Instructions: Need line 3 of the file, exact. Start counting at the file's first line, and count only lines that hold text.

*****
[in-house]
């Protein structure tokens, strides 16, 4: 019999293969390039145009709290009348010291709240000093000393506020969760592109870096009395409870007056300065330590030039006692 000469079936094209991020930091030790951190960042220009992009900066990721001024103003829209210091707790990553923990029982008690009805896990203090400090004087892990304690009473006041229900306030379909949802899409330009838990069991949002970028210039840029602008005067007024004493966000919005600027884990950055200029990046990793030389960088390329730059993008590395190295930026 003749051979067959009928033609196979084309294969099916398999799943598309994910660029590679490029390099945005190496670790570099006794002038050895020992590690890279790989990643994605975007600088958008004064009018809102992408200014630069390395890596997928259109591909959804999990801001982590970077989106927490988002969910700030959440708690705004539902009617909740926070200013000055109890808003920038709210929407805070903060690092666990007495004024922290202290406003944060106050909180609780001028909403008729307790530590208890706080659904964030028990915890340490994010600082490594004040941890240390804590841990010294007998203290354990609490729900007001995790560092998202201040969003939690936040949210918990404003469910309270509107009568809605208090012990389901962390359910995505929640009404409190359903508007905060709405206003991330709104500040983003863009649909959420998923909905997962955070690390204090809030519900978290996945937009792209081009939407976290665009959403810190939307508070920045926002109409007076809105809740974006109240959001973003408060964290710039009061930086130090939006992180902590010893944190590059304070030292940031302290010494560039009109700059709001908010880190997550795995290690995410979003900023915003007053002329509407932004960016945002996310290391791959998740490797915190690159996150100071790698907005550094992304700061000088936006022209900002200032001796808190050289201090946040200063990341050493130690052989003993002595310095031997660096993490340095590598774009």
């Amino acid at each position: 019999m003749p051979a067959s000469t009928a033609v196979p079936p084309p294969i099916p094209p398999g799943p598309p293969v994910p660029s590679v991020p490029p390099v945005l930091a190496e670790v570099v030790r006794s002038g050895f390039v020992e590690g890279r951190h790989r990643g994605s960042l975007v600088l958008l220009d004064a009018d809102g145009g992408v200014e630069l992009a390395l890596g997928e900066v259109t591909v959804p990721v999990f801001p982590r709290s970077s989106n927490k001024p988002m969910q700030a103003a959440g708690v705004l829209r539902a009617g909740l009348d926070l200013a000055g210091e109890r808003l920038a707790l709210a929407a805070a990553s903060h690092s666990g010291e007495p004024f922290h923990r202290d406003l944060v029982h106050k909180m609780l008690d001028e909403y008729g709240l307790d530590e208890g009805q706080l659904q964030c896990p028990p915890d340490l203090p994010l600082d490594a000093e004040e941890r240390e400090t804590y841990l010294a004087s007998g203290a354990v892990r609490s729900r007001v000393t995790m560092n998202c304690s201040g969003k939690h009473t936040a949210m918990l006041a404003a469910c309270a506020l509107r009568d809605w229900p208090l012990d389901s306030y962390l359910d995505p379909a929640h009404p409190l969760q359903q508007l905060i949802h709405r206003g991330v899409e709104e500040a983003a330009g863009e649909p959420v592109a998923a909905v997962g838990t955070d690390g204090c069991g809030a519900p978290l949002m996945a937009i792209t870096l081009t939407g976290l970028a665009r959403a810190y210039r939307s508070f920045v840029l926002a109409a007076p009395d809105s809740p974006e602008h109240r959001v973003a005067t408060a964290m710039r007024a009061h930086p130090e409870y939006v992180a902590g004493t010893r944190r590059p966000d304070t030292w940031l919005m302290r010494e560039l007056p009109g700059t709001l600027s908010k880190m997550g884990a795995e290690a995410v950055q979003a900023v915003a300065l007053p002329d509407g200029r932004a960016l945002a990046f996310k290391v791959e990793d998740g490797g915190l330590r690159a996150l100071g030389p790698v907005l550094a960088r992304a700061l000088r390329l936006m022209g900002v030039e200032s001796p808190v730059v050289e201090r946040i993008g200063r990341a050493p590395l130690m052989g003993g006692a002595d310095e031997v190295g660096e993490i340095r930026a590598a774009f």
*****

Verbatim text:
């Amino acid at each position: 019999m003749p051979a067959s000469t009928a033609v196979p079936p084309p294969i099916p094209p398999g799943p598309p293969v994910p660029s590679v991020p490029p390099v945005l930091a190496e670790v570099v030790r006794s002038g050895f390039v020992e590690g890279r951190h790989r990643g994605s960042l975007v600088l958008l220009d004064a009018d809102g145009g992408v200014e630069l992009a390395l890596g997928e900066v259109t591909v959804p990721v999990f801001p982590r709290s970077s989106n927490k001024p988002m969910q700030a103003a959440g708690v705004l829209r539902a009617g909740l009348d926070l200013a000055g210091e109890r808003l920038a707790l709210a929407a805070a990553s903060h690092s666990g010291e007495p004024f922290h923990r202290d406003l944060v029982h106050k909180m609780l008690d001028e909403y008729g709240l307790d530590e208890g009805q706080l659904q964030c896990p028990p915890d340490l203090p994010l600082d490594a000093e004040e941890r240390e400090t804590y841990l010294a004087s007998g203290a354990v892990r609490s729900r007001v000393t995790m560092n998202c304690s201040g969003k939690h009473t936040a949210m918990l006041a404003a469910c309270a506020l509107r009568d809605w229900p208090l012990d389901s306030y962390l359910d995505p379909a929640h009404p409190l969760q359903q508007l905060i949802h709405r206003g991330v899409e709104e500040a983003a330009g863009e649909p959420v592109a998923a909905v997962g838990t955070d690390g204090c069991g809030a519900p978290l949002m996945a937009i792209t870096l081009t939407g976290l970028a665009r959403a810190y210039r939307s508070f920045v840029l926002a109409a007076p009395d809105s809740p974006e602008h109240r959001v973003a005067t408060a964290m710039r007024a009061h930086p130090e409870y939006v992180a902590g004493t010893r944190r590059p966000d304070t030292w940031l919005m302290r010494e560039l007056p009109g700059t709001l600027s908010k880190m997550g884990a795995e290690a995410v950055q979003a900023v915003a300065l007053p002329d509407g200029r932004a960016l945002a990046f996310k290391v791959e990793d998740g490797g915190l330590r690159a996150l100071g030389p790698v907005l550094a960088r992304a700061l000088r390329l936006m022209g900002v030039e200032s001796p808190v730059v050289e201090r946040i993008g200063r990341a050493p590395l130690m052989g003993g006692a002595d310095e031997v190295g660096e993490i340095r930026a590598a774009f």